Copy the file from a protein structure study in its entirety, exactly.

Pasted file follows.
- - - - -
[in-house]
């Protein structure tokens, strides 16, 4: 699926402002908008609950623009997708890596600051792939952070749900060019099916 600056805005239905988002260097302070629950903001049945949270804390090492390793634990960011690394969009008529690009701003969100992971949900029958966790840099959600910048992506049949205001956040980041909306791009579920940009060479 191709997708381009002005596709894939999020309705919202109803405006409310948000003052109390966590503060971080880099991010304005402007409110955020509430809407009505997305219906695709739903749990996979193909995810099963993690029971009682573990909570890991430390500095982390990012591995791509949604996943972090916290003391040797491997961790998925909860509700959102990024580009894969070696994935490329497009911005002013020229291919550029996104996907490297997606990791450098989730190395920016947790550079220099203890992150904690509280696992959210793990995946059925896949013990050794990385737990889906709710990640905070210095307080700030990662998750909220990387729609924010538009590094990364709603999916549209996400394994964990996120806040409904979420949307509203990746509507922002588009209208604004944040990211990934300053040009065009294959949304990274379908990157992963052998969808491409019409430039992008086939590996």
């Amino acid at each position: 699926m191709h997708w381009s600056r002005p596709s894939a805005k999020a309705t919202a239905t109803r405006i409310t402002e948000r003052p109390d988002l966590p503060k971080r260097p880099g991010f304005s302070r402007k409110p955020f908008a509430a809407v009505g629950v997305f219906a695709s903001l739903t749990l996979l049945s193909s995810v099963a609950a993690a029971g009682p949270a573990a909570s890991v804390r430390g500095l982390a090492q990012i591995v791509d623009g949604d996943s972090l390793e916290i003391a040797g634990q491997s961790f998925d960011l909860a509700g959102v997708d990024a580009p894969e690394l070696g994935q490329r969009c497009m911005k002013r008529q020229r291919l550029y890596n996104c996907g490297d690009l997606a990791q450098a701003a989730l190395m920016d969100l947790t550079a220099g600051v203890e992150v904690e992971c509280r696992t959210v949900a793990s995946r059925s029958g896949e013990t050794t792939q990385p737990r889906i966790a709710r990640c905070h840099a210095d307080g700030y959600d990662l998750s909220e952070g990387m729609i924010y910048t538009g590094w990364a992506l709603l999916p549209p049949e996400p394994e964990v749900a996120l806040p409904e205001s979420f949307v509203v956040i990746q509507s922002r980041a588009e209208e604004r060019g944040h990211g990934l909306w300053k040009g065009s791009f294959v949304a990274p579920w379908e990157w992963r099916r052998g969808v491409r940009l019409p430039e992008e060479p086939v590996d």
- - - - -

[in-house]
């Protein structure tokens, strides 16, 4: 699926402002908008609950623009997708890596600051792939952070749900060019099916 600056805005239905988002260097302070629950903001049945949270804390090492390793634990960011690394969009008529690009701003969100992971949900029958966790840099959600910048992506049949205001956040980041909306791009579920940009060479 191709997708381009002005596709894939999020309705919202109803405006409310948000003052109390966590503060971080880099991010304005402007409110955020509430809407009505997305219906695709739903749990996979193909995810099963993690029971009682573990909570890991430390500095982390990012591995791509949604996943972090916290003391040797491997961790998925909860509700959102990024580009894969070696994935490329497009911005002013020229291919550029996104996907490297997606990791450098989730190395920016947790550079220099203890992150904690509280696992959210793990995946059925896949013990050794990385737990889906709710990640905070210095307080700030990662998750909220990387729609924010538009590094990364709603999916549209996400394994964990996120806040409904979420949307509203990746509507922002588009209208604004944040990211990934300053040009065009294959949304990274379908990157992963052998969808491409019409430039992008086939590996």
């Amino acid at each position: 699926m191709h997708w381009s600056r002005p596709s894939a805005k999020a309705t919202a239905t109803r405006i409310t402002e948000r003052p109390d988002l966590p503060k971080r260097p880099g991010f304005s302070r402007k409110p955020f908008a509430a809407v009505g629950v997305f219906a695709s903001l739903t749990l996979l049945s193909s995810v099963a609950a993690a029971g009682p949270a573990a909570s890991v804390r430390g500095l982390a090492q990012i591995v791509d623009g949604d996943s972090l390793e916290i003391a040797g634990q491997s961790f998925d960011l909860a509700g959102v997708d990024a580009p894969e690394l070696g994935q490329r969009c497009m911005k002013r008529q020229r291919l550029y890596n996104c996907g490297d690009l997606a990791q450098a701003a989730l190395m920016d969100l947790t550079a220099g600051v203890e992150v904690e992971c509280r696992t959210v949900a793990s995946r059925s029958g896949e013990t050794t792939q990385p737990r889906i966790a709710r990640c905070h840099a210095d307080g700030y959600d990662l998750s909220e952070g990387m729609i924010y910048t538009g590094w990364a992506l709603l999916p549209p049949e996400p394994e964990v749900a996120l806040p409904e205001s979420f949307v509203v956040i990746q509507s922002r980041a588009e209208e604004r060019g944040h990211g990934l909306w300053k040009g065009s791009f294959v949304a990274p579920w379908e990157w992963r099916r052998g969808v491409r940009l019409p430039e992008e060479p086939v590996d």